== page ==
p.s. All that said, if Quark can't deliver quickly enough -- or at all -- I see InDesign (very rightfully) being increasingly and seriously considered.



    [ 01-22-2003: Message edited by: Hobbes ]</p>
  • Reply 6 of 9
    costiquecostique Posts: 1,084member
    [quote]Originally posted by Hobbes:

    <strong>if Quark can't deliver quickly enough -- or at all -- I see InDesign (very rightfully) being increasingly and seriously considered.</strong><hr></blockquote>

    Mental inertia. I know many people who, looking at OS X for the first time, say: "Icons are too big. Looks childish. Too bright. I don't like it." There are people who say: "What InDesign? Does it do something Quark doesn't? Well, multiple undos? I don't need it. Autorestoring docs after a crash? So it does crash. Advanced layout options? What are you about?" and when they see InDesign is relatively slow, they vote for QuarkXPress with its disappearing scroll bars, white menus, one undo which you often don't have access to, no PostScript 3 support, preferences which just go bad for no good reason, etc. And they don't say they like it. They are used to it.
  • Reply 7 of 9
    dviantdviant Posts: 483member
    People who don't see Quark as being important aren't in the publishing business. It's still the standard and as someoone pointed out inertia is a factor. It is the sole reason our advertising firm is still using OS 9. Since I do mostly electronic media rarely need to use Quark anymore (although it seems to work ok in classic?) I can get away with using OS X as my primary OS. But I'm the only one here using it. And 10.1.5 no less... no upgrade for me until the rest of the office moves to it



    The first poster speaks of the Smith family... but PowerMacs aren't aimed at the Smith family, they're aimed at Smith, Inc.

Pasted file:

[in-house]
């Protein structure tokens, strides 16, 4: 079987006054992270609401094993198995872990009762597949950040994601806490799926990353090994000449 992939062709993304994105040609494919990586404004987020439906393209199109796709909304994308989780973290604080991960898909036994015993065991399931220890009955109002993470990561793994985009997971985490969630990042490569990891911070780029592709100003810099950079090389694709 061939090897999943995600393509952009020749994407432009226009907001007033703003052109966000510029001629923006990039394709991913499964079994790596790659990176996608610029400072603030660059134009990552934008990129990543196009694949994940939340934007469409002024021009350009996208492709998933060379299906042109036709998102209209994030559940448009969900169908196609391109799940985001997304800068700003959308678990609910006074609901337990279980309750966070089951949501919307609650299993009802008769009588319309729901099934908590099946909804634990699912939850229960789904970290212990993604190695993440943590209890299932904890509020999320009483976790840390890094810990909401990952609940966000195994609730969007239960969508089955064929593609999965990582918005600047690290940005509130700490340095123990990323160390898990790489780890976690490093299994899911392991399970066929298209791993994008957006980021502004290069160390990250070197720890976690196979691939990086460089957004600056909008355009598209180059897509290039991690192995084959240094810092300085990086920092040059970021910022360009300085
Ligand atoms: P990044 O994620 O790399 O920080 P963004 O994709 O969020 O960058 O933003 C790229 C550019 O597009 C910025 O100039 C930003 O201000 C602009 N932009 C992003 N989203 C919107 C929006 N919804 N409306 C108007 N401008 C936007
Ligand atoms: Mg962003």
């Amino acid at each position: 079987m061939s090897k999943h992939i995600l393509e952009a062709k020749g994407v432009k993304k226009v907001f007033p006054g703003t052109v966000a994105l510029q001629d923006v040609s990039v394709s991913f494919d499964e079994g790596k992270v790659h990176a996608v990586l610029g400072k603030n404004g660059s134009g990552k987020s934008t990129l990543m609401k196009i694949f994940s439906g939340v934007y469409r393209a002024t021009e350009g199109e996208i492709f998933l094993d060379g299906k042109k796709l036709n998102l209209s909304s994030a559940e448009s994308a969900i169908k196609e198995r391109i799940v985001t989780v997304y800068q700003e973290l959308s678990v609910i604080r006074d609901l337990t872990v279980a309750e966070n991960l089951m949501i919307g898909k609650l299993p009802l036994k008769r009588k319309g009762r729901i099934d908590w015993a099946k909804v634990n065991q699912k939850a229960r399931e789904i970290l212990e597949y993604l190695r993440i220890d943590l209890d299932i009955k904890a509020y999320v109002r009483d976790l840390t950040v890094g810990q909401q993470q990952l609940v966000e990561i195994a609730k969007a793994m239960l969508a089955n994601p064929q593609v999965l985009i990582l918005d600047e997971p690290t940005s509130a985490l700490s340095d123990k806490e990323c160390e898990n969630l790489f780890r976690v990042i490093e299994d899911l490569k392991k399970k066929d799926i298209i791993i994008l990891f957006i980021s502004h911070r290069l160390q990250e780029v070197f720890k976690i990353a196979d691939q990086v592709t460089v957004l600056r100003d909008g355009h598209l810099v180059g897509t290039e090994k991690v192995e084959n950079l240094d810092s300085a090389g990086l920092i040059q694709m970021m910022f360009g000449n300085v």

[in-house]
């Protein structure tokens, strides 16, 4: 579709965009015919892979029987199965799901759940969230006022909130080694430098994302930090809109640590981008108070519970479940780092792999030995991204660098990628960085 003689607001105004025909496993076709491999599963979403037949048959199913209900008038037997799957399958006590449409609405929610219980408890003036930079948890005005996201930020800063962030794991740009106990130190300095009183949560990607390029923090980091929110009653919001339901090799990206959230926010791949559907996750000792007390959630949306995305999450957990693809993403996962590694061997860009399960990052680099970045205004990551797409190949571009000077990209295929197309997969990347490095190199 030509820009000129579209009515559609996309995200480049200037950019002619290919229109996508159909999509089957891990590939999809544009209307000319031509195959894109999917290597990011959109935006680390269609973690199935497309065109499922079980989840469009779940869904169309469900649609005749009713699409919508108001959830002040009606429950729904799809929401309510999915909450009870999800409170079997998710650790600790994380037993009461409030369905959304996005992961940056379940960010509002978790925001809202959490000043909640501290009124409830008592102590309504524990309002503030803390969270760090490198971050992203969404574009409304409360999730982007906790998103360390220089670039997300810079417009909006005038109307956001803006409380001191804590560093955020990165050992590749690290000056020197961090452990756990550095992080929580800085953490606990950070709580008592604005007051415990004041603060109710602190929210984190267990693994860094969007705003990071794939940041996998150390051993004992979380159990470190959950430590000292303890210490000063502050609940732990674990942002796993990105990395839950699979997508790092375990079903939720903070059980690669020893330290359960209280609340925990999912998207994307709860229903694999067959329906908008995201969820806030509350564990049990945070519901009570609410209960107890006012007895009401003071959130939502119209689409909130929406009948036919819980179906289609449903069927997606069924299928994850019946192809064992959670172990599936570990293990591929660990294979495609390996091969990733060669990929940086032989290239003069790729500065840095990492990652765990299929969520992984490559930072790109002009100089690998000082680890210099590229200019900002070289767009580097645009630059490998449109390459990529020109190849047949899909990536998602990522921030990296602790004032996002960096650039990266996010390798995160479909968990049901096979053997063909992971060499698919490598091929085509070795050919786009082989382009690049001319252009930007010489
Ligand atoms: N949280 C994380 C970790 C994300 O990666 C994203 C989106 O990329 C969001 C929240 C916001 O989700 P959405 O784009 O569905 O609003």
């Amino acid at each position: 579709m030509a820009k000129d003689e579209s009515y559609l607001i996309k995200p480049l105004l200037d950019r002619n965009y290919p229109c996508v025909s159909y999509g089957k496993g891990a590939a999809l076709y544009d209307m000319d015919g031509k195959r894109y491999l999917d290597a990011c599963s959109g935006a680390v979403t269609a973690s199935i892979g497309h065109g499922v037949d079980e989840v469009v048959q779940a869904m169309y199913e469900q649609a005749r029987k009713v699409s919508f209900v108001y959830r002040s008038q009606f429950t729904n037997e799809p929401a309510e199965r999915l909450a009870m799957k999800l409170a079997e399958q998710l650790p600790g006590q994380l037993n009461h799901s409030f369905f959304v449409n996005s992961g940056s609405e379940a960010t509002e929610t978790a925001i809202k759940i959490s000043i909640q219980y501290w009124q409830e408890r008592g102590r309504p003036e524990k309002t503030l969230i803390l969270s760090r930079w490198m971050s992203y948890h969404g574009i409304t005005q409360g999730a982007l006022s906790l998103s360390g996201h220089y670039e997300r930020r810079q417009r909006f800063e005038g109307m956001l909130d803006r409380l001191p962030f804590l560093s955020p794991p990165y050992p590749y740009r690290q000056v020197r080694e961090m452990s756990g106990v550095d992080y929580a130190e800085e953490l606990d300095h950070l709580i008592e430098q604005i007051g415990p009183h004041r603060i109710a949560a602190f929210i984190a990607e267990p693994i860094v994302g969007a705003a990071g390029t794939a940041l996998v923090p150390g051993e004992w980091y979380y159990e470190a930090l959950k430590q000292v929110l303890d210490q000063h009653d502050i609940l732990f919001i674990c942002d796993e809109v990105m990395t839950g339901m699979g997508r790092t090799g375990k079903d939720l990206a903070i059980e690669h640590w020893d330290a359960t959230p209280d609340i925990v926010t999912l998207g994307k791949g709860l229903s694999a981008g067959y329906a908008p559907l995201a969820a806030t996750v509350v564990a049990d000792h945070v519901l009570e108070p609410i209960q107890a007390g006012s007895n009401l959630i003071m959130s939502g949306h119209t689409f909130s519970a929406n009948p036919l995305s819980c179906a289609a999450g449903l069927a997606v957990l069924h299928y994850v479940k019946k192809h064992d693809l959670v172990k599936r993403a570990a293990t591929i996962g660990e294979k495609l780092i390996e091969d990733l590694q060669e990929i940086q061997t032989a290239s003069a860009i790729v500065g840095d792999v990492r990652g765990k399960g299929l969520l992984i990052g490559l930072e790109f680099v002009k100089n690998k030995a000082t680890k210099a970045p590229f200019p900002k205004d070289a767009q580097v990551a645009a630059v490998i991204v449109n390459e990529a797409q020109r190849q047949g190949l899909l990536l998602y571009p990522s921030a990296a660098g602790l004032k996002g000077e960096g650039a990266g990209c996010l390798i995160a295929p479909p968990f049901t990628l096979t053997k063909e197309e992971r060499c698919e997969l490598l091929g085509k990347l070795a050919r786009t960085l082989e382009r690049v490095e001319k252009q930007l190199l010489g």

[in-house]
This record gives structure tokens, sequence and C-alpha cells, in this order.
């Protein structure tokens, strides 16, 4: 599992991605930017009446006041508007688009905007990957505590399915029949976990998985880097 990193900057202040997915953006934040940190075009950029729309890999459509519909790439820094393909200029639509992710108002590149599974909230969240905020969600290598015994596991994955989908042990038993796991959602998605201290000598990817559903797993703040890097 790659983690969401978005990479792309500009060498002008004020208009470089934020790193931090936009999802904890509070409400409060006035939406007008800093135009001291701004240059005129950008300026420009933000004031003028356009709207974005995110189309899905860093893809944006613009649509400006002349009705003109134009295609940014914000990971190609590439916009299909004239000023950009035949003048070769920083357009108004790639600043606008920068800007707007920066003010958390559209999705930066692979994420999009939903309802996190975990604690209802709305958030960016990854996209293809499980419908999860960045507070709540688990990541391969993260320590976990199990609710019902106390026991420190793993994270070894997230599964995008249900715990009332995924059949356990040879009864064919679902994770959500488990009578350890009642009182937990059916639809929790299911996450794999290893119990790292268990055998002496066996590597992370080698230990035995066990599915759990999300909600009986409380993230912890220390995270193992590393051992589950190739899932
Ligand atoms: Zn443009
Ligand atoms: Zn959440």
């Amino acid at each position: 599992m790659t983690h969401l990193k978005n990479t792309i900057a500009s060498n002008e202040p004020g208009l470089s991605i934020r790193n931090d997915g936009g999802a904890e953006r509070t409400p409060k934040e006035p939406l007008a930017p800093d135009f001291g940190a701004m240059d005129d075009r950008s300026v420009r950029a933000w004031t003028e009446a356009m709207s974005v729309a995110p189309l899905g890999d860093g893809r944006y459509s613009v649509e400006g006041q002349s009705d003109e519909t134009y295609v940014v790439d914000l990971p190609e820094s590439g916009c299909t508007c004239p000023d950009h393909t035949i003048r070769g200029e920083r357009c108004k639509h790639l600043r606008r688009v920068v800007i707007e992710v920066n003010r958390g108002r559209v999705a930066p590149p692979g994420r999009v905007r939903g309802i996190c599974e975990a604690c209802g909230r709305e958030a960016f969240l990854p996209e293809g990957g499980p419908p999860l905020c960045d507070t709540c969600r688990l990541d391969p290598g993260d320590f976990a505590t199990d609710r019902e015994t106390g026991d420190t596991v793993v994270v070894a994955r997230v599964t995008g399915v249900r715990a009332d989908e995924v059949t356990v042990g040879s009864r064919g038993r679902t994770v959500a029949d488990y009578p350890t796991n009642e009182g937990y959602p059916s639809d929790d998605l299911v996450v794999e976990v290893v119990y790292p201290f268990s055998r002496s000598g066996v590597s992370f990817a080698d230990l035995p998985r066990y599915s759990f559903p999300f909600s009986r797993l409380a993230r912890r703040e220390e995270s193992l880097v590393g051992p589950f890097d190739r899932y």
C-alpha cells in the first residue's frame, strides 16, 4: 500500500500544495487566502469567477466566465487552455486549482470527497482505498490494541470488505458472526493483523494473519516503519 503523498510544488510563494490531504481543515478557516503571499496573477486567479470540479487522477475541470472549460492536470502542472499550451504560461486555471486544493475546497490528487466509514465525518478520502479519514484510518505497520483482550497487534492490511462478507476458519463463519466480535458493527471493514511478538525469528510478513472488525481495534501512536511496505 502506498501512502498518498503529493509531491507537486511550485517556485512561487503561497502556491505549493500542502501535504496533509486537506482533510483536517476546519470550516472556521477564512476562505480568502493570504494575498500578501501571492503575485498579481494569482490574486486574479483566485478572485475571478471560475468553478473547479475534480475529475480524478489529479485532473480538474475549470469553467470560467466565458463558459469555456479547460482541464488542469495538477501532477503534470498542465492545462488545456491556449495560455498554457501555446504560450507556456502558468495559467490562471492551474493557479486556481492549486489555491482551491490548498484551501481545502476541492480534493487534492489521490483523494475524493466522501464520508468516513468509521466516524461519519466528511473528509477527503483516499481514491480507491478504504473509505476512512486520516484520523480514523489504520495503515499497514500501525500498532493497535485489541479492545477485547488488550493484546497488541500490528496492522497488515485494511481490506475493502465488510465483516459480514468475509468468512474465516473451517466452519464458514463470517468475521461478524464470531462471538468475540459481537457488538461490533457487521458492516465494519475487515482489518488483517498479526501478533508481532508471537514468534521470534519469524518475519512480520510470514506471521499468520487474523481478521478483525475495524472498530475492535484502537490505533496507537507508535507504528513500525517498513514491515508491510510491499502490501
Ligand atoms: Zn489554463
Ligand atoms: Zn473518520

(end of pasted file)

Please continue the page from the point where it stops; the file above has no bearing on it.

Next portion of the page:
That being said... Apples kidding itself if its blaming poor PowerMac sales entirely on Quark. CPU speeds aside, they need to look at lowering their prices and improving non-cpu components (faster busses, fw 800, usb 2, built-in airport, built-in bluetooth, 2 button mice, anything blah blah) if they want their sales to improve.
  • Reply 8 of 9
    akacakac Posts: 511member
    Faster busses require CPUs that can accept them.
  • Reply 9 of 9
    I didn't know Apple was blaming poor PowerMac sales on the lack of Quark. I don't recall a quarterly earning conference call in which Apple said, "and revenues on Power Mac sales are down this quarter because, well, Quark couldn't get its ass in gear and is holding everyone back."



    Sure, Steve heckled Quark in the keynote at MWSF, and rightfully so. But neither he nor Apple are really blaming them for poor Power Mac sales. I believe Apple was even quite open about why it has had poor Power Mac sales, admitting that their notebook lineup is great, and their desktops not so much.



    I wasn't really impressed by the article. I didn't read the whole thing, but I read enough to make me want to go do something else.



    At any rate, there are two sides to Apple: Consumer and Professional. All the press coverage you read about Quark, and all the forums you go to that bitch about it... these are places for "professional" users. The Smith family probably doesn't read the same publications that are writing about Quark. It doesn't matter to them. But professionals, and in turn the power users that buy the 'Power' lineup Apple sells, do want Quark. And while not all people around here necessarily use Quark, they know its importance in the professional industry, and in turn know that it needs to be in X to help the professional industry move over to X.



    So you and the flake who wrote the article are right... Quark isn't a big deal to consumers... which is precisely why the consumers don't really care or know about this issue. But the places you hang out at do. Because we're all professionals or advanced/power users. It matters to most of us.



    It's really a contextual thing...



    EDIT: CFO Fred Anderson did actually cite lack of XPress on OS X as a reason for lacking sales, but not the reason. I'm shocked he even mentioned it... but I wanted to correct myself here.



    [ 01-24-2003: Message edited by: M3D Jack ]</p>